Tata Steel is looking for an alternative to Russian coal
Tata Steel Ltd is exploring alternative markets for coal imports as it faces uncertainties with its Russian suppliers and bankers amid the Russia-Ukraine dispute, a company official said on Saturday.
The geopolitical situation following Russia’s invasion of Ukraine has also opened up steel export opportunities in Europe, following a 45 million ton metal supply void left by Russia and Ukraine. on the mainland, said Tata Steel managing director TV Narendran.
Tata Steel will explore alternative markets for coal imports to reduce risk. There are a lot of uncertainties with Russian suppliers and bankers at the moment, Narendran said on the sidelines of CII’s Eastern Region annual meeting here.
The steelmaker was buying 10-15% of its coal needs from Russia for pulverized coal injection, he said. Pulverized coal injection (PCI) is a process of injecting large volumes of fine coal particles into a blast furnace. “For our operations in Europe, we need to buy more from North America and India buys coal mainly from Australia,” he said.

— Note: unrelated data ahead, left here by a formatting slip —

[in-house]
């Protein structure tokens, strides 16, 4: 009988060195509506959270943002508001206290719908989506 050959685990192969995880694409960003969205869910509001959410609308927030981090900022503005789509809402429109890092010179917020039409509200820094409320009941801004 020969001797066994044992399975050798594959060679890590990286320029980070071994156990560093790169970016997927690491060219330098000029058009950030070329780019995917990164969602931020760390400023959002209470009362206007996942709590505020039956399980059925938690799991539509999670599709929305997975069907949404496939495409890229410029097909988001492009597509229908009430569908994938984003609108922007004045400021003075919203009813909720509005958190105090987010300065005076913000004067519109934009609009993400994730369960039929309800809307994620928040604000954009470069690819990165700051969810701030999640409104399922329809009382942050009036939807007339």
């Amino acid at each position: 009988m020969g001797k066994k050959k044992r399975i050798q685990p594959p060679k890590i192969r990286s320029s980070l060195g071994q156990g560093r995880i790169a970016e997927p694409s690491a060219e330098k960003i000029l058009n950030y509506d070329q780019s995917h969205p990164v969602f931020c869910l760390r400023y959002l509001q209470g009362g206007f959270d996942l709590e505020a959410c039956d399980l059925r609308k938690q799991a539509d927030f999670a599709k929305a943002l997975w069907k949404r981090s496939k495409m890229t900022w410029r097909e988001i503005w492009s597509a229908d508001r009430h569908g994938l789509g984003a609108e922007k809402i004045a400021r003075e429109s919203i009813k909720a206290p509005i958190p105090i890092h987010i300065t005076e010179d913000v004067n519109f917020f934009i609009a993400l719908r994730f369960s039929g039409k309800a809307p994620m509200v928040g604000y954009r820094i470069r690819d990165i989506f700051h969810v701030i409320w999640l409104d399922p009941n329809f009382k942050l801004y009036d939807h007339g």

The 45 million tonne supply gap left by Russia and Ukraine has also opened up export opportunities for Indian steel producers, pushing up spot prices by 1,000 euros, Narendran said. Tata Steel will consider exporting more to southern Europe, compared to Asian markets, from India for better margins, he said. Tata Steel Europe’s exports could exceed one million tonnes in the 2022-23 financial year, while Indian operations could ship around 15% of its output, the official said.
The geopolitical crisis has boosted input costs, but in the short term with its inventory, the company’s margins will improve as price increases outpace raw material cost increases, Narendran said. If the conflict drags on for the next two months, rising costs will start to hit everyone, he added.